It’s not terrible advice at all - if the OP truly wants to have a specific amount available in a relatively short time frame, and isn’t in a position to ride out the risk of it dropping.

Yes, inflation would eat away at it - at 2% interest, it will lose “value” over 3 years. But all the financial advice I’ve ever read says that as you get closer to the time you expect to need money, your investments should be weighted more and more heavily toward lower-risk investments.

Now, if the OP wants to take that 2,000 and get his feet wet in investing, and is prepared to take the risk in the short term that it may drop, against the chance that it may go like gangbusters, then that’s fine.

Columnist Michelle Singletary sounds like a broken record, but she make sense: build up a financialk cushion. A grand or two for “life happens” (car repairs etc.), then pay down debt, then build up a cushion of 3-6 months living expenses in a SAFE place (savings account, CD). THEN put aside everything you can for retirement and/or other investing.

I’m pretty sure the OP is a she, FTR.

Roth vs. traditional IRA differs on the tax implications and whether you’re earning above a specific ceiling, and whether you have another retirement funding option.

(caveat: I know I’ve forgotten some of the details re traditional IRA; we do most of our retirement savings through our 401(k) as we need to reduce the tax hit right now and we don’t qualify for a deductible IRA. Any extra goes into the Roth IRA).

Traditional IRA can be deducted from your income tax, if your income is below some specific levels, and you don’t have a 401(k) or other retirement plan through your work. So if you’re earning 50,000 a year, and you deposit 5,000 in an IRA, your taxable income is only 45,000 a year. If you’re at a 20% tax bracket, you’ve just saved 1,000 dollars on your taxes. Then that 5,000 grows (hopefully!!!) for the next 40 years. Then when you retire, let’s say that 5K is now worth 40,000. You pay taxes on that 40,000 as you withdraw it. Hopefully your tax bracket is lower at that point (let’s say 15%).

The traditional IRA becomes non-deductible if you have a retirement plan through work and your income is above a certain level. Same scenario as above, only you don’t have the instant 1,000 savings. And when you retire, you don’t have to pay income taxes on the original 5,000, just on the 35,000.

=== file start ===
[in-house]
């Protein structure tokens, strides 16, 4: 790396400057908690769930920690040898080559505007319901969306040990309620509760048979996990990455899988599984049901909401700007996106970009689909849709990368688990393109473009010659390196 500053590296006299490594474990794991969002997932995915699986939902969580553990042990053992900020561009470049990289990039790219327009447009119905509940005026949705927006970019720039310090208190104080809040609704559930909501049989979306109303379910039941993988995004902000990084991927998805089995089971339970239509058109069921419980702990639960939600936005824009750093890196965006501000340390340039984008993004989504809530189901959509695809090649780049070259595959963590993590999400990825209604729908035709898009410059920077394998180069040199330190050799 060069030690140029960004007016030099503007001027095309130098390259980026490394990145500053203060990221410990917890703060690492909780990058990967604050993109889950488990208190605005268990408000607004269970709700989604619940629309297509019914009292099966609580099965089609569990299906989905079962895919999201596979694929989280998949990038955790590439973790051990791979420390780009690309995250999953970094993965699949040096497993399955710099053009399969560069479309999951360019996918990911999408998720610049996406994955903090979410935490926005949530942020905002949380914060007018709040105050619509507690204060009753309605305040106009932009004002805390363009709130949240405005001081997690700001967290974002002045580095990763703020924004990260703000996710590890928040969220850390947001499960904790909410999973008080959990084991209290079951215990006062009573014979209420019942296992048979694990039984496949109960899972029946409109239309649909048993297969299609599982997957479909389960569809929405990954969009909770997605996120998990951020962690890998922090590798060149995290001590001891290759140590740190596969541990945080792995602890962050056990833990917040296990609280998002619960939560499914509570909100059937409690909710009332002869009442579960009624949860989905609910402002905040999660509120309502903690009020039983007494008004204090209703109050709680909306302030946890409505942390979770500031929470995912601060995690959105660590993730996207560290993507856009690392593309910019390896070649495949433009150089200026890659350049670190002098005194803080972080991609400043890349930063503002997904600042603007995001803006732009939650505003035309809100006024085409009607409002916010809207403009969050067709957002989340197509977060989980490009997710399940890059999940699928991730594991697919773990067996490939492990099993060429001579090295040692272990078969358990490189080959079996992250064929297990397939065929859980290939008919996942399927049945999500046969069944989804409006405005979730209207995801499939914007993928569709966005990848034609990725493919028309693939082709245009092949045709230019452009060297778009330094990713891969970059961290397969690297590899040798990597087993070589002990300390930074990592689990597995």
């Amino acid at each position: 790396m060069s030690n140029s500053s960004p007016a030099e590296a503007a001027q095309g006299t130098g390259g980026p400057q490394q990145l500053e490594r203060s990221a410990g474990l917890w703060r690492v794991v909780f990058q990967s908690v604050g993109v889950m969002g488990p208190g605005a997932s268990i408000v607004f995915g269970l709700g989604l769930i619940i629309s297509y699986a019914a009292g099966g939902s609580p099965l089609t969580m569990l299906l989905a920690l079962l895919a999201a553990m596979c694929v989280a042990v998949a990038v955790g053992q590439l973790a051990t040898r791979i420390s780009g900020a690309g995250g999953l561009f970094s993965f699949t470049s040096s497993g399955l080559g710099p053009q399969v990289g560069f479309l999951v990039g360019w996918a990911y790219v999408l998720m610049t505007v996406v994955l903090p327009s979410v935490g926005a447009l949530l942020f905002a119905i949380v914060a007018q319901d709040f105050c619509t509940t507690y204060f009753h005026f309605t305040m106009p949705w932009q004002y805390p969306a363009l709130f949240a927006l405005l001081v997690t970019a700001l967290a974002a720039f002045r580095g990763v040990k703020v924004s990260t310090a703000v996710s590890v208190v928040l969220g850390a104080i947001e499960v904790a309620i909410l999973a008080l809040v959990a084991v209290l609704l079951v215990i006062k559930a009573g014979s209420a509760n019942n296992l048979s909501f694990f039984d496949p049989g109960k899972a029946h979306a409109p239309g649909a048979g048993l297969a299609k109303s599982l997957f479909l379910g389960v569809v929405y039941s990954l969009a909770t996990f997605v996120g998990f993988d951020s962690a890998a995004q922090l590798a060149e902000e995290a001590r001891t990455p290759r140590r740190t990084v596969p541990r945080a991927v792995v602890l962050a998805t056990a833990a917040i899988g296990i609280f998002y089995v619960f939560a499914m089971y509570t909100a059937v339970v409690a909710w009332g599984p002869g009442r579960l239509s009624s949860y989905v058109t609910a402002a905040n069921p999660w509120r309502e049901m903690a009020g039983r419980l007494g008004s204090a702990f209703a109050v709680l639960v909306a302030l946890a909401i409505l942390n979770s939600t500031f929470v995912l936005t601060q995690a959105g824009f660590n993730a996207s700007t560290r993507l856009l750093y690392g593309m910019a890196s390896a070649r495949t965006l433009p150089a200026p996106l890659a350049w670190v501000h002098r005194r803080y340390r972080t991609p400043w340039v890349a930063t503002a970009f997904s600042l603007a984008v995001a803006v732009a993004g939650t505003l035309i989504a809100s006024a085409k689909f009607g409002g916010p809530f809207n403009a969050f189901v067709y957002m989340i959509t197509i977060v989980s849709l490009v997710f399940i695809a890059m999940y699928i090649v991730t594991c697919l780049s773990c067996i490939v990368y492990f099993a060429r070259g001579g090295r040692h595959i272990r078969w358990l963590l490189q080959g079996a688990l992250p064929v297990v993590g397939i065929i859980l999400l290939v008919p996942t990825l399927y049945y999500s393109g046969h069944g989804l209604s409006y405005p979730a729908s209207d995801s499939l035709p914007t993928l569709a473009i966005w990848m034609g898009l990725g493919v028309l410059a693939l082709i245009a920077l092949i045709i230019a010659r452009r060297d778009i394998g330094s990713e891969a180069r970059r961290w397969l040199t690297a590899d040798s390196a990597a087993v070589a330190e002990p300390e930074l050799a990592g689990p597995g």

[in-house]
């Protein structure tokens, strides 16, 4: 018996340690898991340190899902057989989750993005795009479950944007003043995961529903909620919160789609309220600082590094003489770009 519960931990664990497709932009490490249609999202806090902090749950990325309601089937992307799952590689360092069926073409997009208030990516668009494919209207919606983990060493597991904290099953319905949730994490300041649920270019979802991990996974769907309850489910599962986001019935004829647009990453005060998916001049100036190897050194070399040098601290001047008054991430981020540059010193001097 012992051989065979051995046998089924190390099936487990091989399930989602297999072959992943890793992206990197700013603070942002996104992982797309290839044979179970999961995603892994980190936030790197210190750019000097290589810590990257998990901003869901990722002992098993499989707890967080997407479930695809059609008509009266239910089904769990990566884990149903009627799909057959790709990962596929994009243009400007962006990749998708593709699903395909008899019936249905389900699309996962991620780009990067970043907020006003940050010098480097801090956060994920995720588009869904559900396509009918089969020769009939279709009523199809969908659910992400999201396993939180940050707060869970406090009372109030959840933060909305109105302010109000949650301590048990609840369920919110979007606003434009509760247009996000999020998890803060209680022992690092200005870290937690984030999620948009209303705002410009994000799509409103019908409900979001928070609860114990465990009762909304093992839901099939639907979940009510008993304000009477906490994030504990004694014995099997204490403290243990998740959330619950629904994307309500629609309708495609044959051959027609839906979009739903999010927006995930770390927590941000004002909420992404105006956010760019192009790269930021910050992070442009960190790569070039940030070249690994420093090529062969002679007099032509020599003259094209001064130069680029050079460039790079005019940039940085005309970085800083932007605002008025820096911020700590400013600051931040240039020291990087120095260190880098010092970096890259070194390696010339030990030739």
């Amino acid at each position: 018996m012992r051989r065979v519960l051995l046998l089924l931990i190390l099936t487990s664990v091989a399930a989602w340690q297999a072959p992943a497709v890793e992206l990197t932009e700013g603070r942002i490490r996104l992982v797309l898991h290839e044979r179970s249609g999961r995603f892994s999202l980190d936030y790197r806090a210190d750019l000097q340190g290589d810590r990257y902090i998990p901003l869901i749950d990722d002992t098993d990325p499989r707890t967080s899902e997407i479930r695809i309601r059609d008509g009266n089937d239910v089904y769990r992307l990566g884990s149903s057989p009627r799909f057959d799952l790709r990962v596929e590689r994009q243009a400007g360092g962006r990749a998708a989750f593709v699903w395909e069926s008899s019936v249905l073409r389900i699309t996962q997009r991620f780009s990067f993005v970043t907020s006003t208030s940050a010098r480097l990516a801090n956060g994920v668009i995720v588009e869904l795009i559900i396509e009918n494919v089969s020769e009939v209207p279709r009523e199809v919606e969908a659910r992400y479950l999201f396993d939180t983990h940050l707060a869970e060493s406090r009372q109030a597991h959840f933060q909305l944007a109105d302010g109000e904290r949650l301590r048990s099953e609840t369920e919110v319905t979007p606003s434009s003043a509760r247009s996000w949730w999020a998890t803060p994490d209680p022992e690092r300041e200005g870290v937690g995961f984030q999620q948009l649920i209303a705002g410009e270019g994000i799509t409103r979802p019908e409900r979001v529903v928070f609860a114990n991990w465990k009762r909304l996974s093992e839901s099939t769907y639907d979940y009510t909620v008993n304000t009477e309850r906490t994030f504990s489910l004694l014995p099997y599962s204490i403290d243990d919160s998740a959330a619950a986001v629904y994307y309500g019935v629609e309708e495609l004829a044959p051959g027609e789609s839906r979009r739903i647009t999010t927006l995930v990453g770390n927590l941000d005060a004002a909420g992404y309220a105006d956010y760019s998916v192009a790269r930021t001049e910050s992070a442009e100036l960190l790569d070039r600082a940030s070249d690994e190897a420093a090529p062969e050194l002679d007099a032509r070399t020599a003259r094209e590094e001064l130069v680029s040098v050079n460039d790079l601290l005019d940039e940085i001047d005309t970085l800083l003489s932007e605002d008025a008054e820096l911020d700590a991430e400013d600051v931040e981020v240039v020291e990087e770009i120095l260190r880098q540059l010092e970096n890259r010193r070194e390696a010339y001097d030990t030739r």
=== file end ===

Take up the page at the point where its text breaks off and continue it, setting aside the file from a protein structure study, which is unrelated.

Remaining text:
A Roth IRA is not deductible. Same scenarios as above, but you don’t save the grand on taxes this year. HOWEVER - when you retire, you’ve got that 40,000 FREE AND CLEAR. No taxes.

In general, a traditional IRA is preferable (IMO) if you need the income reduction now, and think you’ll have lower income in retirement. A Roth is preferable if you don’t need (income too low) or can’t take (income too high( a deductible IRA, and/or you think your income in retirement would be higher than it is now.

And the great thing about hookers and blow is that the more you invest, the better they look!

Hmm… the IRA sounds promising the more I’ve read up on it. I’m already taking a portion of the money I’ll be getting and putting it away as a safety net, so I’d imagine that it would not be vital to have access to this $2k as a future car purchase.

One thing that occurred to me was when I was sitting in on my ex’s Calc class (major nerd points), the teacher stressed that the variable which made the most difference in the compound interest equation was time.

That’s not much. I’d just put it in savings. Maybe a money market. Once it has a bit more than doubled (as you hopefully add to it), you’ll have a nice safety net for unforseen emergency outlays.